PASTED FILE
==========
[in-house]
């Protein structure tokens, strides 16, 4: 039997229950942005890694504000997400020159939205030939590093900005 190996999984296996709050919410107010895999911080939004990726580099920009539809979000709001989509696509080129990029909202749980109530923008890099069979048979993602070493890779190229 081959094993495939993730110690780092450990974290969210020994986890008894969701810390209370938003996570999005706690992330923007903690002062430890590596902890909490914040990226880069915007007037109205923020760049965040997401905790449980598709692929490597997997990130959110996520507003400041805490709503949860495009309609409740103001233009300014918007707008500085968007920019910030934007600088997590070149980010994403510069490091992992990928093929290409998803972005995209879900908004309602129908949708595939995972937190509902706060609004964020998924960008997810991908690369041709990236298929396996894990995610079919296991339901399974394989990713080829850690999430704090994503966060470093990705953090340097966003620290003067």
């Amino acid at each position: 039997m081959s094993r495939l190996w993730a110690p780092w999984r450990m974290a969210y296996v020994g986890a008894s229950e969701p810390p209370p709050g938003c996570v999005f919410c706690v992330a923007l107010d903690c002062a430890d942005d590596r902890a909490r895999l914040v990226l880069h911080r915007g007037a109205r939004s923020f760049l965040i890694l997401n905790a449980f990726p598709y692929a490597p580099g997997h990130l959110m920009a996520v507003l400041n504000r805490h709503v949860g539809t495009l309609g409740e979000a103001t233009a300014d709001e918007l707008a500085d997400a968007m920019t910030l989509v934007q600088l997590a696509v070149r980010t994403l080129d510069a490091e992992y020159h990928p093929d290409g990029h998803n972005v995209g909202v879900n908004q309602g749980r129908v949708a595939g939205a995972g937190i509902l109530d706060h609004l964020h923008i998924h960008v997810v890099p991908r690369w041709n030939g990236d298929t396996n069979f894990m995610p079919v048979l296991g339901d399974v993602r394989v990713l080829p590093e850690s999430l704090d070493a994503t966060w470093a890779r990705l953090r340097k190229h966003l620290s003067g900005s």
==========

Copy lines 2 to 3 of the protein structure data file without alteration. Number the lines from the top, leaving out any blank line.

């Protein structure tokens, strides 16, 4: 039997229950942005890694504000997400020159939205030939590093900005 190996999984296996709050919410107010895999911080939004990726580099920009539809979000709001989509696509080129990029909202749980109530923008890099069979048979993602070493890779190229 081959094993495939993730110690780092450990974290969210020994986890008894969701810390209370938003996570999005706690992330923007903690002062430890590596902890909490914040990226880069915007007037109205923020760049965040997401905790449980598709692929490597997997990130959110996520507003400041805490709503949860495009309609409740103001233009300014918007707008500085968007920019910030934007600088997590070149980010994403510069490091992992990928093929290409998803972005995209879900908004309602129908949708595939995972937190509902706060609004964020998924960008997810991908690369041709990236298929396996894990995610079919296991339901399974394989990713080829850690999430704090994503966060470093990705953090340097966003620290003067």
């Amino acid at each position: 039997m081959s094993r495939l190996w993730a110690p780092w999984r450990m974290a969210y296996v020994g986890a008894s229950e969701p810390p209370p709050g938003c996570v999005f919410c706690v992330a923007l107010d903690c002062a430890d942005d590596r902890a909490r895999l914040v990226l880069h911080r915007g007037a109205r939004s923020f760049l965040i890694l997401n905790a449980f990726p598709y692929a490597p580099g997997h990130l959110m920009a996520v507003l400041n504000r805490h709503v949860g539809t495009l309609g409740e979000a103001t233009a300014d709001e918007l707008a500085d997400a968007m920019t910030l989509v934007q600088l997590a696509v070149r980010t994403l080129d510069a490091e992992y020159h990928p093929d290409g990029h998803n972005v995209g909202v879900n908004q309602g749980r129908v949708a595939g939205a995972g937190i509902l109530d706060h609004l964020h923008i998924h960008v997810v890099p991908r690369w041709n030939g990236d298929t396996n069979f894990m995610p079919v048979l296991g339901d399974v993602r394989v990713l080829p590093e850690s999430l704090d070493a994503t966060w470093a890779r990705l953090r340097k190229h966003l620290s003067g900005s």